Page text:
Wednesday, January 21, 2009

£12.5 Billion to Spend?

Temporarily cutting the VAT rate to 15% will cost taxpayers in the region of £12.5bn. The government's stated aims in doing this are to give consumers a little bit of extra cash to spend, in the hope that this will stave off some of the recession. Clearly, it's far to early to tell whether this has actually worked, despite what many people who are opposed to the idea think, but that doesn't make it a good use of such a large sum of money. Is there a better way to spend it to try and achieve the same aims? I happen to think so and will come on to my ideas in a moment but first, what is wrong with the current policy?

Well, disregarding a higher tax burden in the longer term, there are more fundamental problems with it. For a start, it's not exactly a fair distribution of taxation relief, is it? Those who can afford to spend the most get the most extra cash. While it's true to say that the richest are probably suffering most in the recession, there's no reason not to target this enormous pot of money more effectively. Related to this is another issue: because everyone benefits from it (and some benefit much more than others), a large percentage of people don't benefit very much, so it may not increase spending across the board.

What could be done instead? How about combining the aims above with others, particularly related to climate change? What sort of schemes would save people money, stave off the recession and help to reduce the country's carbon emissions?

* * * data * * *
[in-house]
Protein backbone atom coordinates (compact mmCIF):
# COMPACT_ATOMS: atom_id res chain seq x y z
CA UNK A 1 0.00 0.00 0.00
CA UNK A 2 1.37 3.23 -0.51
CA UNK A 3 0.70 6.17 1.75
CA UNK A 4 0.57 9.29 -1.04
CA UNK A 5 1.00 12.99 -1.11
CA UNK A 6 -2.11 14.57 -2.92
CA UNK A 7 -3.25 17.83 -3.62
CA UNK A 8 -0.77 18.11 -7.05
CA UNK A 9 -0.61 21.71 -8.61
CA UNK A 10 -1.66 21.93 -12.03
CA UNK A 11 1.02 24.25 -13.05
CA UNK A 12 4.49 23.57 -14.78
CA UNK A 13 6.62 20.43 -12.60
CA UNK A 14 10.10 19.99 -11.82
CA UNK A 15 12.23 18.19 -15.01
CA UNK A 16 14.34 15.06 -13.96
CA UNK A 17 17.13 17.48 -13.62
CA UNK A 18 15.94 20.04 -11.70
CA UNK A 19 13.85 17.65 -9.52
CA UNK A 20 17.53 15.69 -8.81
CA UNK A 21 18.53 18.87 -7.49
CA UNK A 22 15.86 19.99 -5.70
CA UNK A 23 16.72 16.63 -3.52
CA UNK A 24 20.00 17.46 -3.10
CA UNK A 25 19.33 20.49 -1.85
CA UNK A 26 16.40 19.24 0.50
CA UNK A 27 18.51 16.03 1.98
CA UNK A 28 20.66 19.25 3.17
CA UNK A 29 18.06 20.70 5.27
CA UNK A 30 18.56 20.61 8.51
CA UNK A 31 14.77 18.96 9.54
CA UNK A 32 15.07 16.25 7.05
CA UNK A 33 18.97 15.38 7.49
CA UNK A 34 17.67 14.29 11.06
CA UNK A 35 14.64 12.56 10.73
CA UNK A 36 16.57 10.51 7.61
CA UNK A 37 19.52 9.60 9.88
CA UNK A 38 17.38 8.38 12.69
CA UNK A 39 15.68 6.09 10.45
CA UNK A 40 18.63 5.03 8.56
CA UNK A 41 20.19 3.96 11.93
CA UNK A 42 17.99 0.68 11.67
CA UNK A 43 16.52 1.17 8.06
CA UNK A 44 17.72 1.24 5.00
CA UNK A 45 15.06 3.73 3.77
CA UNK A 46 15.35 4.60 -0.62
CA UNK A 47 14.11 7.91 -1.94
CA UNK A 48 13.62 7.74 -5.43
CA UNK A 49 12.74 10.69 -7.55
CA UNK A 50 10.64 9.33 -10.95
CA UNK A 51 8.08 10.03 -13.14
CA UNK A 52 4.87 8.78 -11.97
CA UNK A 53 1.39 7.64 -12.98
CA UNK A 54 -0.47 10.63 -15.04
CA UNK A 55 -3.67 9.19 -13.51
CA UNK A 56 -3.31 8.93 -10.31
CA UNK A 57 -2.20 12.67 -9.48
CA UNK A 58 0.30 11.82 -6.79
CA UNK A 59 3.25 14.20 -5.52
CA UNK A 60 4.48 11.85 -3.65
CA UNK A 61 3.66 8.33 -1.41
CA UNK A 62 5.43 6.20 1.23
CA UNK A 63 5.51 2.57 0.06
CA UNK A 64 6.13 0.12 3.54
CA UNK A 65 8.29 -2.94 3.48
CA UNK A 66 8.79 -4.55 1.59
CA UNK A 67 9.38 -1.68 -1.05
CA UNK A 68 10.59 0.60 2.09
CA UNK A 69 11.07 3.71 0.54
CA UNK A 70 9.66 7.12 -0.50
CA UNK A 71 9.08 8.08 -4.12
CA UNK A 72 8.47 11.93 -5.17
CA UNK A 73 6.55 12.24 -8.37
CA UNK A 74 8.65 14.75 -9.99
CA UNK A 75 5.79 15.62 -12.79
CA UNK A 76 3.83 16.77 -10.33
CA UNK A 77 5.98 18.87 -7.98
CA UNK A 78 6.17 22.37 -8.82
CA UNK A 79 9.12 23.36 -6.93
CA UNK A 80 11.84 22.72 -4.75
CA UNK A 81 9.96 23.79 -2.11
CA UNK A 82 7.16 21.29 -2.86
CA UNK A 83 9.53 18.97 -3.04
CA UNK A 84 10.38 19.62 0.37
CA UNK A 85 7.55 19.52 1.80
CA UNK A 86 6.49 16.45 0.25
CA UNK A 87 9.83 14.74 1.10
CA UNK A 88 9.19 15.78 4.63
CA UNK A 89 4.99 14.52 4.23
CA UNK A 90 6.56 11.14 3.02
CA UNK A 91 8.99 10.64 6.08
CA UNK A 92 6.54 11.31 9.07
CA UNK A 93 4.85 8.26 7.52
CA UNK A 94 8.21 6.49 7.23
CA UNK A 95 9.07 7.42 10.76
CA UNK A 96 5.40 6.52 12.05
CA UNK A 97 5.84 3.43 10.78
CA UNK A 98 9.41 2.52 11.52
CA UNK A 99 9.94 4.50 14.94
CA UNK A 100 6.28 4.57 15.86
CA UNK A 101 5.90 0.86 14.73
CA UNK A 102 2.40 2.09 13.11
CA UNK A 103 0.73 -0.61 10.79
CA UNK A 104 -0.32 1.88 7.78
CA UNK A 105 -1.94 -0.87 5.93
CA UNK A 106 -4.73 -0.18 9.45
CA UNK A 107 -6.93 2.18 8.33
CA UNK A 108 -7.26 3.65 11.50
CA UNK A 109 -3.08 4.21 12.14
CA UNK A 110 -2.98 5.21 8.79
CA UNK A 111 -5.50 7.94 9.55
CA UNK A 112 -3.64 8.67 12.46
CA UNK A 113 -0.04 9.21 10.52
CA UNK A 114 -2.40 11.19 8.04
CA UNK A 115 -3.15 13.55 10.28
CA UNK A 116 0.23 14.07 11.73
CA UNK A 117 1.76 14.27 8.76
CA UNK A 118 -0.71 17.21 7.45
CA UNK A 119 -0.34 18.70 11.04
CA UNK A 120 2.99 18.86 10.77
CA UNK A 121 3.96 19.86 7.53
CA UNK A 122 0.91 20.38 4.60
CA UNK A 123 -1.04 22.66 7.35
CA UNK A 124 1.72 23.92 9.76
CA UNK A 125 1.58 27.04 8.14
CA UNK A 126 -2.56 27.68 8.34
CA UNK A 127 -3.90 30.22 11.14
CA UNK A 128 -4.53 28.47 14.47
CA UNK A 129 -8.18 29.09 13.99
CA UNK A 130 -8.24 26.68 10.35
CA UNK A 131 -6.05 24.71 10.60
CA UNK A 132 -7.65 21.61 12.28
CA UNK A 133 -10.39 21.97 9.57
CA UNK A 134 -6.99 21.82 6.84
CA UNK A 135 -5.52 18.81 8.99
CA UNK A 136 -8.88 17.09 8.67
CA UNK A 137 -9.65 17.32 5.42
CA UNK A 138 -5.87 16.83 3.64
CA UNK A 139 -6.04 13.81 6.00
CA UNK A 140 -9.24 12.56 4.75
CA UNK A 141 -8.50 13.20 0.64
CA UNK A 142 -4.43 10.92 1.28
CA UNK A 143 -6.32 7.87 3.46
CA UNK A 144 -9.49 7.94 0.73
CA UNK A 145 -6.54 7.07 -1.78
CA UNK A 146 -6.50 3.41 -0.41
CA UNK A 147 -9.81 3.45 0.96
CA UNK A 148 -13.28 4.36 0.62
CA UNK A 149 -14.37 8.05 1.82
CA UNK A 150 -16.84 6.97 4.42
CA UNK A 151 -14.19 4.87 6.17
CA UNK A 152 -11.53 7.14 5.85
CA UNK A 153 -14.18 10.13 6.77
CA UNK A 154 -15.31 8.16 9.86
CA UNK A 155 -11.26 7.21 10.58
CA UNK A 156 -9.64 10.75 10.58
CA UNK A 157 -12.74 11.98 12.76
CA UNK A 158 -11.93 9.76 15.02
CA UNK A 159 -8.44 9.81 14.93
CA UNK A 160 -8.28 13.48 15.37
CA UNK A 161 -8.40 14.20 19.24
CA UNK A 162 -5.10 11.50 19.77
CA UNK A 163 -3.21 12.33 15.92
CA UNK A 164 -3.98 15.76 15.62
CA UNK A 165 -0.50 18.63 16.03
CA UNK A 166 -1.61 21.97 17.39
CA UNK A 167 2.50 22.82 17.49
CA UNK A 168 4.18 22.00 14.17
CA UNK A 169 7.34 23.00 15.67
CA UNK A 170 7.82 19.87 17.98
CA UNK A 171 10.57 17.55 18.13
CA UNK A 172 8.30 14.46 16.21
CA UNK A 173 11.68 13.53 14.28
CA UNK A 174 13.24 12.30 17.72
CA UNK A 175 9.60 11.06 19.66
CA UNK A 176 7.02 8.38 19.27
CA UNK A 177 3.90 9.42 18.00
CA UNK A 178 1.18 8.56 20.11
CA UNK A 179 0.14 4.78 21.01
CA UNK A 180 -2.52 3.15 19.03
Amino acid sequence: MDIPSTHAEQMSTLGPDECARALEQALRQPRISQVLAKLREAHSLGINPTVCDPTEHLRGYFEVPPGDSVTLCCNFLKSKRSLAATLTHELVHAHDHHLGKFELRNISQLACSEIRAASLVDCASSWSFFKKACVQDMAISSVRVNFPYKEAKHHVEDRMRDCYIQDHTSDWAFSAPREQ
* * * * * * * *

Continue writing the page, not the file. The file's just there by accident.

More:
Here's one such proposal. Given an average cost of £4000 (ignoring any savings related to the economies of scale) a time, how about installing solar water heating in three million homes? It would save people money (not just now but year on year in the long term), help to create jobs in manufacturing and service industries at a time when it is needed most and reduce our reliance on fossil fuels to heat water, thus helping to combat climate change. And, maybe best of all, it could be targetted at the people who can least afford to do it themselves.

Can you think of other ways to spend such a large amount of money to the benefit of the country and the environment, too?

1 comment:

Blue Witch said...

"Temporarily cutting the VAT rate to 15% will cost taxpayers in the region of £12.5bn"

Chicken feed cf the cost of war in Iraq and Afghanistan though.

Much as I believe in it, solar water heating isn't the answer to this country's environmental problems. It only works well from March/April to September, and then only if you have enough south-facing roof space, at the correct angle. This time of year it raises the temperature of incoming water by only a couple of degrees, even on a sunny day.

And £4K a time is just lining the installers' pockets. £800 tops for one panel, if Greed along the line didn't come into it.

VAT reduction isn't helping me. I don't need to spend anything. I'm much more concerned about the decreasing value of my assets/savings...